THIS process was first suggested by Chas. Cros in 1869. He proposed to split up the light by means of a prism, which was to be turned so as to direct the three colored rays to slightly different positions on the sensitive surface. Cros' idea was purely theoretical and he made no attempt to carry the process into practice. The idea was subsequently taken up by J. Drac and L. Moelants, but has never passed the experimental stage. Subsequently F. M. Lanchester, in 1894, patented a modified process in which, instead of using a single slit to obtain a single spectrum, which obviously considerably limited the available light, a series of slits, that is, a black and white line screen, was used, so that a series of minute spectra would be formed on the sensitive surface. Assuming that the light incident on these slits was reflected from a colored object, it is clear that only the colors of the object would appear in the individual spectra. Various modifications of this process were proposed by Raymond, Cheron, Lippmann and others. The disadvantages of all these methods was that the image of the object and that of the slits must be simultaneously projected on the sensitive surface; consequently the apparatus was extremely bulky, and the available light very little. They also suffered from the obvious disadvantage, incident to all prismatic spectra, that the distribution of the colors is very unequal, the reds being cramped together and the blues unduly spread out. Thus one may roughly state that the blue rays would occupy about three times the space of the red, instead of being proportionately distributed, as in normal or diffraction grating spectra.

In 1904, J. Rheinberg devised an apparatus in which this unequal distribution of the colors was overcome by the use of a specially computed direct-vision prism, with which the color spaces were practically the same as in a normal spectrum. This, like all these processes, is better fitted for the laboratory than for practical work, as the original taking apparatus has to be used for viewing the results. There is no commercially available instrument and it would be somewhat costly to make. Full details will be found in The Photographic Journal, 1912: 162, and The British Journal of Photography, 1912, Color Photography Supplement, 19, 28, 33, 38.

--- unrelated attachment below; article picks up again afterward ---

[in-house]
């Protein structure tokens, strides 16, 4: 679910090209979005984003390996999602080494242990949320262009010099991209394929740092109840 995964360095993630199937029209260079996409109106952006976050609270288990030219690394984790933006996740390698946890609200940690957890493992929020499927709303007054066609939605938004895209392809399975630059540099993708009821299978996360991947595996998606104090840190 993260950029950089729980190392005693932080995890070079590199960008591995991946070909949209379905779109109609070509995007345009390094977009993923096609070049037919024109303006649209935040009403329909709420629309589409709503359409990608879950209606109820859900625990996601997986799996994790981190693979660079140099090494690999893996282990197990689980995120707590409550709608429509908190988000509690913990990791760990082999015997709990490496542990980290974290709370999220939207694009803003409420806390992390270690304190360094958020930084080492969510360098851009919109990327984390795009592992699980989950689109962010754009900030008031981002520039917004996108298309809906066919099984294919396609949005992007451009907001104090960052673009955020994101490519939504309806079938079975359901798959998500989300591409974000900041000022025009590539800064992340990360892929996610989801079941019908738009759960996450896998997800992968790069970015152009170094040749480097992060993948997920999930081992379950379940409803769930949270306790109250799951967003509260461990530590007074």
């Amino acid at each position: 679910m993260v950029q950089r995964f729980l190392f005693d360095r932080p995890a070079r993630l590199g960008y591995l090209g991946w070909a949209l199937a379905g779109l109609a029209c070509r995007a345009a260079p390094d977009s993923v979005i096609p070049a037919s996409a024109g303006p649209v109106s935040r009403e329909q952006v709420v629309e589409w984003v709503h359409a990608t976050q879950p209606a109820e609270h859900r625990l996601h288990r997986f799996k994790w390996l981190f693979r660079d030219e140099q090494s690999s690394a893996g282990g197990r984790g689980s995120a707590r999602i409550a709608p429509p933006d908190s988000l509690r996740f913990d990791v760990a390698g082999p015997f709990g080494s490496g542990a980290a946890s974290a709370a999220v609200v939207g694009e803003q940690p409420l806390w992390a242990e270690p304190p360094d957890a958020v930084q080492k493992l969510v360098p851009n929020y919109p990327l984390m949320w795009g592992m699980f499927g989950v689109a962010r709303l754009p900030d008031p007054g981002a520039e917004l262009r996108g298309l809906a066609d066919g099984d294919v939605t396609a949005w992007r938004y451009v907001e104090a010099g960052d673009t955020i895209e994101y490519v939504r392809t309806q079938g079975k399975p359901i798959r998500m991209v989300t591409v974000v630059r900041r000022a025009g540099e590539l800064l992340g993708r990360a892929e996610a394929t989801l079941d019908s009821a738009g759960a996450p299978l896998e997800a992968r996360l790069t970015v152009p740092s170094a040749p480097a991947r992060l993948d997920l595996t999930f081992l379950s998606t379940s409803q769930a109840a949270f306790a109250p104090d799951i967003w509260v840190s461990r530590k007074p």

Another process, which might be called the refraction process, was first suggested by Liesegang in 1896, and a year later independently by J. A. C. Branfill. In this process the action of the cross-lined screen is taken advantage of, namely that each aperture in a cross-lined screen acts as a pinhole camera and produces an image of the diaphragm. Thus, when using a square diaphragm, the dots on the sensitive surface are square, and with triangular stops three cornered figures are formed. If the diaphragm, instead of being a single aperture, is divided into a series of apertures, there are as many dots on the sensitive plate as there are apertures. This being established, it is clear that if the stop aperture be split up into three areas, each covered by a color filter, one would have three images formed in the three colors, consequently the image of a colored object transmitted by a lens would be represented on the sensitive surface by minute areas corresponding to the colors of the subject. One may look upon this method as a screen-plate process in which the screen-elements are optically formed during exposure and not on a separate, preformed plate.